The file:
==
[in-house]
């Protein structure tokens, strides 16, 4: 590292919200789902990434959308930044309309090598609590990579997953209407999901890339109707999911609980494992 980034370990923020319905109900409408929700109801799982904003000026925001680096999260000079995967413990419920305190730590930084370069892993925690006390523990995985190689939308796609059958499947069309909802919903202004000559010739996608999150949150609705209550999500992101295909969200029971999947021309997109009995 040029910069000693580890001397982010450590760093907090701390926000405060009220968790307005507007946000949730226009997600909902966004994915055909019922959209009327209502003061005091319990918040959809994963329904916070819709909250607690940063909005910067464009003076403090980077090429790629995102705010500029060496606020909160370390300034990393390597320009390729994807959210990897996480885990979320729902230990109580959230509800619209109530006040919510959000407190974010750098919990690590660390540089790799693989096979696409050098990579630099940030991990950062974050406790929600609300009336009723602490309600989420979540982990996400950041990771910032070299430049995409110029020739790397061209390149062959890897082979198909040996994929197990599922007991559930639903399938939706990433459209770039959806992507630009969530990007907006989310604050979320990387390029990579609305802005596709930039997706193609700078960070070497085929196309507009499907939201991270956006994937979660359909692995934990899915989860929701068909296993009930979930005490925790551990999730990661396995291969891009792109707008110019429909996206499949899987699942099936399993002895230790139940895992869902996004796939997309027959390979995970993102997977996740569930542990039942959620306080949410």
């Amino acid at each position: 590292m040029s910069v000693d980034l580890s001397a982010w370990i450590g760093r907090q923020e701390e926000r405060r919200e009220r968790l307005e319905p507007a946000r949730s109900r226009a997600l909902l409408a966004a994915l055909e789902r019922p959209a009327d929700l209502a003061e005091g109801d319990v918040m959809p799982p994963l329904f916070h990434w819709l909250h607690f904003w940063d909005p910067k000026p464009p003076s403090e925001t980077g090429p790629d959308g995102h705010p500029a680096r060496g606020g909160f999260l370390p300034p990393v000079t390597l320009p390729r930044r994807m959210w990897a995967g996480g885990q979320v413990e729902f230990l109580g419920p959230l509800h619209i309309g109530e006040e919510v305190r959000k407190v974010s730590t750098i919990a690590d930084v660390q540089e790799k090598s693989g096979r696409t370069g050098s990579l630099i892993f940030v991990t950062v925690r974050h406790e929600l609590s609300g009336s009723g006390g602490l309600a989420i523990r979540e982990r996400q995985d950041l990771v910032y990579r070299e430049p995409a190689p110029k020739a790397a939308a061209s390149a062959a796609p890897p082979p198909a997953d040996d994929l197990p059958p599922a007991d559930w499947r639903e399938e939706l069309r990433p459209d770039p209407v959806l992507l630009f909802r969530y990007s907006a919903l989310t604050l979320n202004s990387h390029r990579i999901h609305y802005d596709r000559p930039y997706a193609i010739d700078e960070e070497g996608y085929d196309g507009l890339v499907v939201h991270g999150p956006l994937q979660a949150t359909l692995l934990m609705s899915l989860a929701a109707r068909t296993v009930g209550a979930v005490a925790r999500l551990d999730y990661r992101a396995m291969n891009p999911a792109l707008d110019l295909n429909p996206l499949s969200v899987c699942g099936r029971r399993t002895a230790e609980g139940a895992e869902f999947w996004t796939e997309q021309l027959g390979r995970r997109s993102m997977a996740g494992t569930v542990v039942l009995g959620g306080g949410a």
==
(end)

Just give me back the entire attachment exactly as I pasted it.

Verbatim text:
[in-house]
């Protein structure tokens, strides 16, 4: 590292919200789902990434959308930044309309090598609590990579997953209407999901890339109707999911609980494992 980034370990923020319905109900409408929700109801799982904003000026925001680096999260000079995967413990419920305190730590930084370069892993925690006390523990995985190689939308796609059958499947069309909802919903202004000559010739996608999150949150609705209550999500992101295909969200029971999947021309997109009995 040029910069000693580890001397982010450590760093907090701390926000405060009220968790307005507007946000949730226009997600909902966004994915055909019922959209009327209502003061005091319990918040959809994963329904916070819709909250607690940063909005910067464009003076403090980077090429790629995102705010500029060496606020909160370390300034990393390597320009390729994807959210990897996480885990979320729902230990109580959230509800619209109530006040919510959000407190974010750098919990690590660390540089790799693989096979696409050098990579630099940030991990950062974050406790929600609300009336009723602490309600989420979540982990996400950041990771910032070299430049995409110029020739790397061209390149062959890897082979198909040996994929197990599922007991559930639903399938939706990433459209770039959806992507630009969530990007907006989310604050979320990387390029990579609305802005596709930039997706193609700078960070070497085929196309507009499907939201991270956006994937979660359909692995934990899915989860929701068909296993009930979930005490925790551990999730990661396995291969891009792109707008110019429909996206499949899987699942099936399993002895230790139940895992869902996004796939997309027959390979995970993102997977996740569930542990039942959620306080949410």
């Amino acid at each position: 590292m040029s910069v000693d980034l580890s001397a982010w370990i450590g760093r907090q923020e701390e926000r405060r919200e009220r968790l307005e319905p507007a946000r949730s109900r226009a997600l909902l409408a966004a994915l055909e789902r019922p959209a009327d929700l209502a003061e005091g109801d319990v918040m959809p799982p994963l329904f916070h990434w819709l909250h607690f904003w940063d909005p910067k000026p464009p003076s403090e925001t980077g090429p790629d959308g995102h705010p500029a680096r060496g606020g909160f999260l370390p300034p990393v000079t390597l320009p390729r930044r994807m959210w990897a995967g996480g885990q979320v413990e729902f230990l109580g419920p959230l509800h619209i309309g109530e006040e919510v305190r959000k407190v974010s730590t750098i919990a690590d930084v660390q540089e790799k090598s693989g096979r696409t370069g050098s990579l630099i892993f940030v991990t950062v925690r974050h406790e929600l609590s609300g009336s009723g006390g602490l309600a989420i523990r979540e982990r996400q995985d950041l990771v910032y990579r070299e430049p995409a190689p110029k020739a790397a939308a061209s390149a062959a796609p890897p082979p198909a997953d040996d994929l197990p059958p599922a007991d559930w499947r639903e399938e939706l069309r990433p459209d770039p209407v959806l992507l630009f909802r969530y990007s907006a919903l989310t604050l979320n202004s990387h390029r990579i999901h609305y802005d596709r000559p930039y997706a193609i010739d700078e960070e070497g996608y085929d196309g507009l890339v499907v939201h991270g999150p956006l994937q979660a949150t359909l692995l934990m609705s899915l989860a929701a109707r068909t296993v009930g209550a979930v005490a925790r999500l551990d999730y990661r992101a396995m291969n891009p999911a792109l707008d110019l295909n429909p996206l499949s969200v899987c699942g099936r029971r399993t002895a230790e609980g139940a895992e869902f999947w996004t796939e997309q021309l027959g390979r995970r997109s993102m997977a996740g494992t569930v542990v039942l009995g959620g306080g949410a």